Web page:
Actress and former candidate for New York governor Cynthia Nixon returned to the state Capitol to push for more funding for the state’s struggling schools.

Restaurants targeting children with special combo meals would need to meet specific nutritional standards under legislation making its way through the Capitol.

The Roman Catholic Diocese of Albany has lost its court battle to challenge a state regulation that church officials said contained a hidden “mandate” to cover abortions.

The MTA Police Department, which patrols the Long Island Rail Road, Metro-North and Staten Island Railway, announced that crime counts for 2018 were the lowest in its 20-year history.

The MTA’s plan to link Metro-North to Penn Station — and add four stations in The Bronx — can now move forward because the agency has worked out issues with Amtrak.

Under the plan, some Metro-North commuter trains serving the New Haven line could arrive at Penn Station instead of Grand Central.

New York City’s subway and bus system needs higher fares to shore up its finances and to make much-needed improvements in service. But Cuomo said he opposed the increase, once again publicly humiliating the behemoth transit agency in an attempt to force it to change.

NYC Mayor Bill de Blasio has once again vowed a crackdown on homeless people escaping the cold by camping out on the city’s subways.

De Blasio has given the city’s more than 344,000 workers a second job: Signing up residents for low-cost and affordable health insurance.

A report by the NYC Department of Investigation laid out troubling evidence of “a culture of misconduct, employee mistreatment and favoritism” by two former managers of the Throggs Neck Houses.

NYPD Commissioner James O’Neill was among about 250 mourners who paid their final respects to rookie Officer Brian Kessler, 28, who graduated from the Police Academy in October and was killed last week in a head-on collision with a garbage truck in The Bronx as he headed home from a night shift.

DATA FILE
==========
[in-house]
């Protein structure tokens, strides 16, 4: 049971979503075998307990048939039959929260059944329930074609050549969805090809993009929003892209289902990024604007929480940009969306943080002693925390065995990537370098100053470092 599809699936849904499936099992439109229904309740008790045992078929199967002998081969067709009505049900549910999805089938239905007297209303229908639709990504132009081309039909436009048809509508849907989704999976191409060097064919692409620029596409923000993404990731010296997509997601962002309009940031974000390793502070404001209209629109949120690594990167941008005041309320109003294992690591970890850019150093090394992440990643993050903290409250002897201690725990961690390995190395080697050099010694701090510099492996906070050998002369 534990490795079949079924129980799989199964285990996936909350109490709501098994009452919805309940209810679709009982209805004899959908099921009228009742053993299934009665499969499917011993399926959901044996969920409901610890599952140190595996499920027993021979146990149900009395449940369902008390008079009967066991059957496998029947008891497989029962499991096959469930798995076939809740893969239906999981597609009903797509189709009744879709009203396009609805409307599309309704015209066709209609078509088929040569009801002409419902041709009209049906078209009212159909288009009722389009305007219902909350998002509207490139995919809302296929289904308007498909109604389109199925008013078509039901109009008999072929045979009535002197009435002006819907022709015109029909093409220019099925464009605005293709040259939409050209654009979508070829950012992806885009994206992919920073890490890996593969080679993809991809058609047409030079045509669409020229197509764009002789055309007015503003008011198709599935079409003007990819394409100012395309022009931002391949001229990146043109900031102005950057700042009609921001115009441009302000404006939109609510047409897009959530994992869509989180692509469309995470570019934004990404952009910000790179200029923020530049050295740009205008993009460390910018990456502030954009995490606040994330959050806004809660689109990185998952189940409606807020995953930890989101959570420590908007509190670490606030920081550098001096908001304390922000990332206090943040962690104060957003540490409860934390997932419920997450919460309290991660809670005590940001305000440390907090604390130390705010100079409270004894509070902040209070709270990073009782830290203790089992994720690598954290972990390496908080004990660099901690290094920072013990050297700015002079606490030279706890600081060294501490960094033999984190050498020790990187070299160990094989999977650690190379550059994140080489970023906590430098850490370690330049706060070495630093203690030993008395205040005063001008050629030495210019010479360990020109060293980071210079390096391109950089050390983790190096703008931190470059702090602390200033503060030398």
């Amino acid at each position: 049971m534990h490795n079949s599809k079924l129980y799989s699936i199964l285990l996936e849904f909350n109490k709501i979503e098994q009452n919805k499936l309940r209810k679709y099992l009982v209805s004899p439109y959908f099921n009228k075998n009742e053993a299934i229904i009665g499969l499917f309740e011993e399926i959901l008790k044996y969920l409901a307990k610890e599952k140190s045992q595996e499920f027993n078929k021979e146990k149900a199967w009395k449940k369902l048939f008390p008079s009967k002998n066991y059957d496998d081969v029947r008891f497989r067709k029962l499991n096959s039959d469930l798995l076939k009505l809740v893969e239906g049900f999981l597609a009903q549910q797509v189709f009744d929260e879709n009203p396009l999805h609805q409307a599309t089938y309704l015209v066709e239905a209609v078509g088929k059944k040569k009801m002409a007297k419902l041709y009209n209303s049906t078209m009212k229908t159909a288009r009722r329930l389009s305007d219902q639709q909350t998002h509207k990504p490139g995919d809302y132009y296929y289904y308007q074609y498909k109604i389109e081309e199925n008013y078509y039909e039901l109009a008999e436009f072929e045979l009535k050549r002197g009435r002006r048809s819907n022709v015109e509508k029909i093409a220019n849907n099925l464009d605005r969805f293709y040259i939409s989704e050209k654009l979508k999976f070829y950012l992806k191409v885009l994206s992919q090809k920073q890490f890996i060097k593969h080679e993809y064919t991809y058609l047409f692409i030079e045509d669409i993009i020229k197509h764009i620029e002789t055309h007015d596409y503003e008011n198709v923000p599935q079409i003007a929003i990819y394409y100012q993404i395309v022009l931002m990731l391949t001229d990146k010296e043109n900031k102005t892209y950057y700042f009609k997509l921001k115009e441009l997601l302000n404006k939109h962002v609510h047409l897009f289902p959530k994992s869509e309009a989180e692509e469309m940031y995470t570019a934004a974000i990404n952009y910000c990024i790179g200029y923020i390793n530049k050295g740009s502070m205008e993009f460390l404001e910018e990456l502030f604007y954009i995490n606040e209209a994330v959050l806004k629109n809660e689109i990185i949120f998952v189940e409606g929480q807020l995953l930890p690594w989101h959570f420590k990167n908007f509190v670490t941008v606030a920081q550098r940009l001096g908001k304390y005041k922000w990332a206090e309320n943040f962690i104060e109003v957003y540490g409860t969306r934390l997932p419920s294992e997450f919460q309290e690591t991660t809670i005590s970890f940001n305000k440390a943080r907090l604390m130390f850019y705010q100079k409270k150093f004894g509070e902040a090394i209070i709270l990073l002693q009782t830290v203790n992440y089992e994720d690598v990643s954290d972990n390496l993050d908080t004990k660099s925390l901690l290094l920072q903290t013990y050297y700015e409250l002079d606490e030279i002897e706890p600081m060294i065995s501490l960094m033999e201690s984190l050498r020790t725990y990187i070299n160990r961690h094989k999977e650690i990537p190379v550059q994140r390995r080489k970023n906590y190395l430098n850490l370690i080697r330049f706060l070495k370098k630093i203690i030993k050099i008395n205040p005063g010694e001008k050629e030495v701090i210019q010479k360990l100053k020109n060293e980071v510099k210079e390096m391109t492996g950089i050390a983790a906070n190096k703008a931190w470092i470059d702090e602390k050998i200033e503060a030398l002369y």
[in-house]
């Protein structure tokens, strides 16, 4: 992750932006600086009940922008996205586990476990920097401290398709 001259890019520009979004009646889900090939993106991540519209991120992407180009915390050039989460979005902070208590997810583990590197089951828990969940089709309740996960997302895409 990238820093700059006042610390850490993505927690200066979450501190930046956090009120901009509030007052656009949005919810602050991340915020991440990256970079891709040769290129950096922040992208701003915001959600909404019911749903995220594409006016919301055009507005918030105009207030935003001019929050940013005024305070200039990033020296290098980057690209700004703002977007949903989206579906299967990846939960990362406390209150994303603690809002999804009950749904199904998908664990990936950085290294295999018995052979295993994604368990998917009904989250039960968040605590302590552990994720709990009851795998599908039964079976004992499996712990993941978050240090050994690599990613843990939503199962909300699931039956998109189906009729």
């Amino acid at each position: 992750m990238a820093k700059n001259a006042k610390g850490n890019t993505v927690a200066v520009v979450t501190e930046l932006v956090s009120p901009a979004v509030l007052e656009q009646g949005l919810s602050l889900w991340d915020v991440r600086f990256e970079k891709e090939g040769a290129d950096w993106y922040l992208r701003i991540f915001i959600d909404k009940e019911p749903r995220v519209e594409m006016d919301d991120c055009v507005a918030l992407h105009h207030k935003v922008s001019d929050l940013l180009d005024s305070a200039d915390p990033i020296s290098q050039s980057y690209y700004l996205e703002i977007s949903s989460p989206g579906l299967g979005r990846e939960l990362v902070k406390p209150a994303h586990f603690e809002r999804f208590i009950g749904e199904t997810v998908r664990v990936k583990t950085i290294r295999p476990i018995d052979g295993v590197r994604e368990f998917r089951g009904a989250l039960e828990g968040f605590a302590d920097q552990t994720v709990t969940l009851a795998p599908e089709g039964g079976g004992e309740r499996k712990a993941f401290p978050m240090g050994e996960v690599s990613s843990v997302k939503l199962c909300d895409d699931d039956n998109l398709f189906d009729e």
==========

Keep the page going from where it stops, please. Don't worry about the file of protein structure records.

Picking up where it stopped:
The NYPD is plugging into a first-of-its-kind virtual-reality gaming system that puts young people in wild situations on the street — and urges them to make safe choices, officials said.

Spending and violence continue to rise in New York City jails — despite a plummeting jail population, a report released by NYC Comptroller Scott Stringer’s office claims.

A seemingly offhand remark in a high school lunchroom in Greece, NY set off an investigation that uncovered an arsenal of weapons and a plot to attack a Muslim enclave in the Catskills, law enforcement officials said.

With the idea featured in Cuomo’s executive budget proposal for New York, Cayuga County Legislature officials are taking a wait-and-see approach for possibly banning single-use plastic bags.

A request to the state comptroller’s office from Schenectady for a cost analysis of the city’s options for City Court operations was tabled for two weeks to allow more time to review information from the mayor.

New Yorkers are stepping up to save a Girl Scout troop’s long-awaited trip after it was nearly foiled by a cookie cash-snatching crook. At least seven kindhearted donors offered to plunk down more than $3,500 to fund Woodbridge, NJ troop 80062’s journey to Savannah, Ga.

The Buffalo Diocese has appointed five area residents to a new task force that will review how the diocese handles allegations of sexual misconduct with adults by clergy and lay employees.

Ingersoll Rand announced its “intent” to end manufacturing operations at its Cheektowaga plant by July – a decision the company said would eliminate 300 jobs. A union official estimated 150 to 160 hourly workers would be included in the cuts. But Ingersoll Rand left open the possibility of keeping manufacturing going at the site.

Jurors at the corruption retrial of former Nassau County Executive Edward Mangano were told that the case will be so boring they should “bring toothpicks to court to keep your eyes open.”

The Federal Aviation Administration halted all airplane arrivals into Newark Liberty International Airport yesterday evening after a drone was spotted near another New Jersey airport (Newark).

RIP Russell Baker, the two-time Pulitzer Prize-winning author whose whimsical, irreverent “Observer” column appeared in The New York Times and hundreds of other newspapers for 36 years and turned a backwoods-born Virginian into one of America’s most celebrated writers. He died on Monday at his home in Leesburg, Virginia at the age of 93.